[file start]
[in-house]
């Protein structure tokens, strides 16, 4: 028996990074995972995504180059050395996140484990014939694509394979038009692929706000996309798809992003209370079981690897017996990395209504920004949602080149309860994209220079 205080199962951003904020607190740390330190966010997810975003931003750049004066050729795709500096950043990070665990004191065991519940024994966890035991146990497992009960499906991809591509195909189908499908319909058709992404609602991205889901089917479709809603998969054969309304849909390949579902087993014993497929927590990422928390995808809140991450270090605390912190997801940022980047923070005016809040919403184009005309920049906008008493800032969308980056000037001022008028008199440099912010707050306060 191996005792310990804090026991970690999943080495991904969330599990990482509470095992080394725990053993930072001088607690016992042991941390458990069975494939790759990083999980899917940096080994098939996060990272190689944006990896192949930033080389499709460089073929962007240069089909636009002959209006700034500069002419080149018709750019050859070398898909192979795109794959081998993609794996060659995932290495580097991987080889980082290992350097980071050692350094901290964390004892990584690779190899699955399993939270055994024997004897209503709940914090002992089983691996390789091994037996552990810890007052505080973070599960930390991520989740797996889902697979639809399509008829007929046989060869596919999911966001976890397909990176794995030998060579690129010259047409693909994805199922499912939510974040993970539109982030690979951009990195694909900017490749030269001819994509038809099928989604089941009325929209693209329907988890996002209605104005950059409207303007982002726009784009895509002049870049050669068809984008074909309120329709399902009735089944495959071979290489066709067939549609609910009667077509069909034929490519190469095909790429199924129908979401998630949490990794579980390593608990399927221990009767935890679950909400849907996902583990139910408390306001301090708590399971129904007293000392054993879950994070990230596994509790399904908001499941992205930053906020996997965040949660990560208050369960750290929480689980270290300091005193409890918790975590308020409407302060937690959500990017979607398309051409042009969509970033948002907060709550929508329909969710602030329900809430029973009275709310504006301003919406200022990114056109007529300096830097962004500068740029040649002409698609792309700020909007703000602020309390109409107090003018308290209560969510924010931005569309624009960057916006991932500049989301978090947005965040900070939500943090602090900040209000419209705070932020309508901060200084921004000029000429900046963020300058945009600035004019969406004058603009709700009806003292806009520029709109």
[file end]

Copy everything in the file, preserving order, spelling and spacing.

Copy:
[in-house]
């Protein structure tokens, strides 16, 4: 028996990074995972995504180059050395996140484990014939694509394979038009692929706000996309798809992003209370079981690897017996990395209504920004949602080149309860994209220079 205080199962951003904020607190740390330190966010997810975003931003750049004066050729795709500096950043990070665990004191065991519940024994966890035991146990497992009960499906991809591509195909189908499908319909058709992404609602991205889901089917479709809603998969054969309304849909390949579902087993014993497929927590990422928390995808809140991450270090605390912190997801940022980047923070005016809040919403184009005309920049906008008493800032969308980056000037001022008028008199440099912010707050306060 191996005792310990804090026991970690999943080495991904969330599990990482509470095992080394725990053993930072001088607690016992042991941390458990069975494939790759990083999980899917940096080994098939996060990272190689944006990896192949930033080389499709460089073929962007240069089909636009002959209006700034500069002419080149018709750019050859070398898909192979795109794959081998993609794996060659995932290495580097991987080889980082290992350097980071050692350094901290964390004892990584690779190899699955399993939270055994024997004897209503709940914090002992089983691996390789091994037996552990810890007052505080973070599960930390991520989740797996889902697979639809399509008829007929046989060869596919999911966001976890397909990176794995030998060579690129010259047409693909994805199922499912939510974040993970539109982030690979951009990195694909900017490749030269001819994509038809099928989604089941009325929209693209329907988890996002209605104005950059409207303007982002726009784009895509002049870049050669068809984008074909309120329709399902009735089944495959071979290489066709067939549609609910009667077509069909034929490519190469095909790429199924129908979401998630949490990794579980390593608990399927221990009767935890679950909400849907996902583990139910408390306001301090708590399971129904007293000392054993879950994070990230596994509790399904908001499941992205930053906020996997965040949660990560208050369960750290929480689980270290300091005193409890918790975590308020409407302060937690959500990017979607398309051409042009969509970033948002907060709550929508329909969710602030329900809430029973009275709310504006301003919406200022990114056109007529300096830097962004500068740029040649002409698609792309700020909007703000602020309390109409107090003018308290209560969510924010931005569309624009960057916006991932500049989301978090947005965040900070939500943090602090900040209000419209705070932020309508901060200084921004000029000429900046963020300058945009600035004019969406004058603009709700009806003292806009520029709109």